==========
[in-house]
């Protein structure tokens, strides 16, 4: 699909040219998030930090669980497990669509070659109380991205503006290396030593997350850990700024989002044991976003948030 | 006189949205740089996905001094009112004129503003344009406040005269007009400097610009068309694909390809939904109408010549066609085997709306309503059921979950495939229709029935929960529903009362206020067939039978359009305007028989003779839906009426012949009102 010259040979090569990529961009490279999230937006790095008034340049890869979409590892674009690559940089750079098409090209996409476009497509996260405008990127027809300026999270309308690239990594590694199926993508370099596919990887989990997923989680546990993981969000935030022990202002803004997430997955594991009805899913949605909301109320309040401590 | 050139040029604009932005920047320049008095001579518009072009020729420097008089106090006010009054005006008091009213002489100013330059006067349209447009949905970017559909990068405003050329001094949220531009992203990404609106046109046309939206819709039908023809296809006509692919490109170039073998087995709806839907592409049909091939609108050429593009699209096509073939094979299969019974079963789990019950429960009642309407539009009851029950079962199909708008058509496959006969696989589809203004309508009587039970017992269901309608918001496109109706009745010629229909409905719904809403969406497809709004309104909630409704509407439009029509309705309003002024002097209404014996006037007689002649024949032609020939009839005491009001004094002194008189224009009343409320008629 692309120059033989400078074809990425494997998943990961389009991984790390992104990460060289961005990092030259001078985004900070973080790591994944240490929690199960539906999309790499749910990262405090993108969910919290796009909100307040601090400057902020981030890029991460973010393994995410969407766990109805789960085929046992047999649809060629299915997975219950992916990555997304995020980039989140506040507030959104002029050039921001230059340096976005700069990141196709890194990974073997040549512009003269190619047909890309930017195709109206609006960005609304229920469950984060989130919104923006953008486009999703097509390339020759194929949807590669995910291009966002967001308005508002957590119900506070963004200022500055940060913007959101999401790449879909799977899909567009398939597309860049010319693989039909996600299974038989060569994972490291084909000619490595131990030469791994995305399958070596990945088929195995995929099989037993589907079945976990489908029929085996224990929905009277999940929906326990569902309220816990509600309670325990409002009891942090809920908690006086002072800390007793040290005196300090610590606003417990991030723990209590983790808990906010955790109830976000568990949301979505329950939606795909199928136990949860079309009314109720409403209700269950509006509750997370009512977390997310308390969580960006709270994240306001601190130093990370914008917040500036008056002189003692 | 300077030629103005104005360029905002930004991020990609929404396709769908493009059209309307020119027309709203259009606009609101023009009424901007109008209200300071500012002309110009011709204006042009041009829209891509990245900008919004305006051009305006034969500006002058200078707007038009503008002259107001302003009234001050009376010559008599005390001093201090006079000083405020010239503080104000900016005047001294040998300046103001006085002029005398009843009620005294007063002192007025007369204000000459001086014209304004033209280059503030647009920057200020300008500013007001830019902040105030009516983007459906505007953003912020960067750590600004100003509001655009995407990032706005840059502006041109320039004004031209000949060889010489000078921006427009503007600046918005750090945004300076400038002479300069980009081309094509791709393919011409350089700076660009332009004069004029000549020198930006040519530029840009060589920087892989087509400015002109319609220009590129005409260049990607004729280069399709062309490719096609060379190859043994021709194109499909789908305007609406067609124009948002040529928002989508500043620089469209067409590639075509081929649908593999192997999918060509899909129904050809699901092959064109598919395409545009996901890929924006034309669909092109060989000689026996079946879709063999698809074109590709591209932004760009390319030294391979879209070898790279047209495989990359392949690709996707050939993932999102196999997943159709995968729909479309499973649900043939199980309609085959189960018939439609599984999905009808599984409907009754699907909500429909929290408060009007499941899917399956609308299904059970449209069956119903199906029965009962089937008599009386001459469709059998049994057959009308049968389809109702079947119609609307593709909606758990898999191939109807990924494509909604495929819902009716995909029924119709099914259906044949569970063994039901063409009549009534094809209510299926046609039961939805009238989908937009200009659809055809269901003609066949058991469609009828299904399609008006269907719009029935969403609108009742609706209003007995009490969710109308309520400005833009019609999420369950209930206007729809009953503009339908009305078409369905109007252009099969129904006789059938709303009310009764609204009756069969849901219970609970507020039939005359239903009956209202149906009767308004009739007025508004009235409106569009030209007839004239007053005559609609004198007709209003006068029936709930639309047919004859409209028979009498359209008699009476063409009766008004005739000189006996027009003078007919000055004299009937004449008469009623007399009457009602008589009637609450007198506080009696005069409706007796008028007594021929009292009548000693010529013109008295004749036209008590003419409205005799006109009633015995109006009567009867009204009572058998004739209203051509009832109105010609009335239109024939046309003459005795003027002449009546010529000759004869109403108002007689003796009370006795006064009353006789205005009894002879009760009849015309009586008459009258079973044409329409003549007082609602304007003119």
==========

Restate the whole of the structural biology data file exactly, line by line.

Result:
[in-house]
């Protein structure tokens, strides 16, 4: 699909040219998030930090669980497990669509070659109380991205503006290396030593997350850990700024989002044991976003948030 | 006189949205740089996905001094009112004129503003344009406040005269007009400097610009068309694909390809939904109408010549066609085997709306309503059921979950495939229709029935929960529903009362206020067939039978359009305007028989003779839906009426012949009102 010259040979090569990529961009490279999230937006790095008034340049890869979409590892674009690559940089750079098409090209996409476009497509996260405008990127027809300026999270309308690239990594590694199926993508370099596919990887989990997923989680546990993981969000935030022990202002803004997430997955594991009805899913949605909301109320309040401590 | 050139040029604009932005920047320049008095001579518009072009020729420097008089106090006010009054005006008091009213002489100013330059006067349209447009949905970017559909990068405003050329001094949220531009992203990404609106046109046309939206819709039908023809296809006509692919490109170039073998087995709806839907592409049909091939609108050429593009699209096509073939094979299969019974079963789990019950429960009642309407539009009851029950079962199909708008058509496959006969696989589809203004309508009587039970017992269901309608918001496109109706009745010629229909409905719904809403969406497809709004309104909630409704509407439009029509309705309003002024002097209404014996006037007689002649024949032609020939009839005491009001004094002194008189224009009343409320008629 692309120059033989400078074809990425494997998943990961389009991984790390992104990460060289961005990092030259001078985004900070973080790591994944240490929690199960539906999309790499749910990262405090993108969910919290796009909100307040601090400057902020981030890029991460973010393994995410969407766990109805789960085929046992047999649809060629299915997975219950992916990555997304995020980039989140506040507030959104002029050039921001230059340096976005700069990141196709890194990974073997040549512009003269190619047909890309930017195709109206609006960005609304229920469950984060989130919104923006953008486009999703097509390339020759194929949807590669995910291009966002967001308005508002957590119900506070963004200022500055940060913007959101999401790449879909799977899909567009398939597309860049010319693989039909996600299974038989060569994972490291084909000619490595131990030469791994995305399958070596990945088929195995995929099989037993589907079945976990489908029929085996224990929905009277999940929906326990569902309220816990509600309670325990409002009891942090809920908690006086002072800390007793040290005196300090610590606003417990991030723990209590983790808990906010955790109830976000568990949301979505329950939606795909199928136990949860079309009314109720409403209700269950509006509750997370009512977390997310308390969580960006709270994240306001601190130093990370914008917040500036008056002189003692 | 300077030629103005104005360029905002930004991020990609929404396709769908493009059209309307020119027309709203259009606009609101023009009424901007109008209200300071500012002309110009011709204006042009041009829209891509990245900008919004305006051009305006034969500006002058200078707007038009503008002259107001302003009234001050009376010559008599005390001093201090006079000083405020010239503080104000900016005047001294040998300046103001006085002029005398009843009620005294007063002192007025007369204000000459001086014209304004033209280059503030647009920057200020300008500013007001830019902040105030009516983007459906505007953003912020960067750590600004100003509001655009995407990032706005840059502006041109320039004004031209000949060889010489000078921006427009503007600046918005750090945004300076400038002479300069980009081309094509791709393919011409350089700076660009332009004069004029000549020198930006040519530029840009060589920087892989087509400015002109319609220009590129005409260049990607004729280069399709062309490719096609060379190859043994021709194109499909789908305007609406067609124009948002040529928002989508500043620089469209067409590639075509081929649908593999192997999918060509899909129904050809699901092959064109598919395409545009996901890929924006034309669909092109060989000689026996079946879709063999698809074109590709591209932004760009390319030294391979879209070898790279047209495989990359392949690709996707050939993932999102196999997943159709995968729909479309499973649900043939199980309609085959189960018939439609599984999905009808599984409907009754699907909500429909929290408060009007499941899917399956609308299904059970449209069956119903199906029965009962089937008599009386001459469709059998049994057959009308049968389809109702079947119609609307593709909606758990898999191939109807990924494509909604495929819902009716995909029924119709099914259906044949569970063994039901063409009549009534094809209510299926046609039961939805009238989908937009200009659809055809269901003609066949058991469609009828299904399609008006269907719009029935969403609108009742609706209003007995009490969710109308309520400005833009019609999420369950209930206007729809009953503009339908009305078409369905109007252009099969129904006789059938709303009310009764609204009756069969849901219970609970507020039939005359239903009956209202149906009767308004009739007025508004009235409106569009030209007839004239007053005559609609004198007709209003006068029936709930639309047919004859409209028979009498359209008699009476063409009766008004005739000189006996027009003078007919000055004299009937004449008469009623007399009457009602008589009637609450007198506080009696005069409706007796008028007594021929009292009548000693010529013109008295004749036209008590003419409205005799006109009633015995109006009567009867009204009572058998004739209203051509009832109105010609009335239109024939046309003459005795003027002449009546010529000759004869109403108002007689003796009370006795006064009353006789205005009894002879009760009849015309009586008459009258079973044409329409003549007082609602304007003119």